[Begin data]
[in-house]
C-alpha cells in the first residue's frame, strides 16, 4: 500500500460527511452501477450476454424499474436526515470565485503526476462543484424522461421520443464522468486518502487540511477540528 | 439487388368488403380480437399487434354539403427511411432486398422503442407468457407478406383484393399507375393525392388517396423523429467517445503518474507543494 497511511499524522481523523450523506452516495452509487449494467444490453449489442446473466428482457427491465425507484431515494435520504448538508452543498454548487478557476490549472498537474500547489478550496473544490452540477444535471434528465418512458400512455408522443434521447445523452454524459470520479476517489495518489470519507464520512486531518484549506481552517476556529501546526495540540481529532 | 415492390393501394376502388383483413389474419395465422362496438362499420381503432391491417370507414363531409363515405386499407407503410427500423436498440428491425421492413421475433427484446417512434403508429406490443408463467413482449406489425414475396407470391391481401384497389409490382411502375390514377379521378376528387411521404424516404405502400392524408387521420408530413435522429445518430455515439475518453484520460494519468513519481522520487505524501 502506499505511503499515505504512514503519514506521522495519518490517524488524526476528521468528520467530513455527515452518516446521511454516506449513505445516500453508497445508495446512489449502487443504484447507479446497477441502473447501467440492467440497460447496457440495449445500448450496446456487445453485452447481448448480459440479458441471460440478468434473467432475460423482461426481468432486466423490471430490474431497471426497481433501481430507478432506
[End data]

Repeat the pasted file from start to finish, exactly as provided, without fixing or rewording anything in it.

[in-house]
C-alpha cells in the first residue's frame, strides 16, 4: 500500500460527511452501477450476454424499474436526515470565485503526476462543484424522461421520443464522468486518502487540511477540528 | 439487388368488403380480437399487434354539403427511411432486398422503442407468457407478406383484393399507375393525392388517396423523429467517445503518474507543494 497511511499524522481523523450523506452516495452509487449494467444490453449489442446473466428482457427491465425507484431515494435520504448538508452543498454548487478557476490549472498537474500547489478550496473544490452540477444535471434528465418512458400512455408522443434521447445523452454524459470520479476517489495518489470519507464520512486531518484549506481552517476556529501546526495540540481529532 | 415492390393501394376502388383483413389474419395465422362496438362499420381503432391491417370507414363531409363515405386499407407503410427500423436498440428491425421492413421475433427484446417512434403508429406490443408463467413482449406489425414475396407470391391481401384497389409490382411502375390514377379521378376528387411521404424516404405502400392524408387521420408530413435522429445518430455515439475518453484520460494519468513519481522520487505524501 502506499505511503499515505504512514503519514506521522495519518490517524488524526476528521468528520467530513455527515452518516446521511454516506449513505445516500453508497445508495446512489449502487443504484447507479446497477441502473447501467440492467440497460447496457440495449445500448450496446456487445453485452447481448448480459440479458441471460440478468434473467432475460423482461426481468432486466423490471430490474431497471426497481433501481430507478432506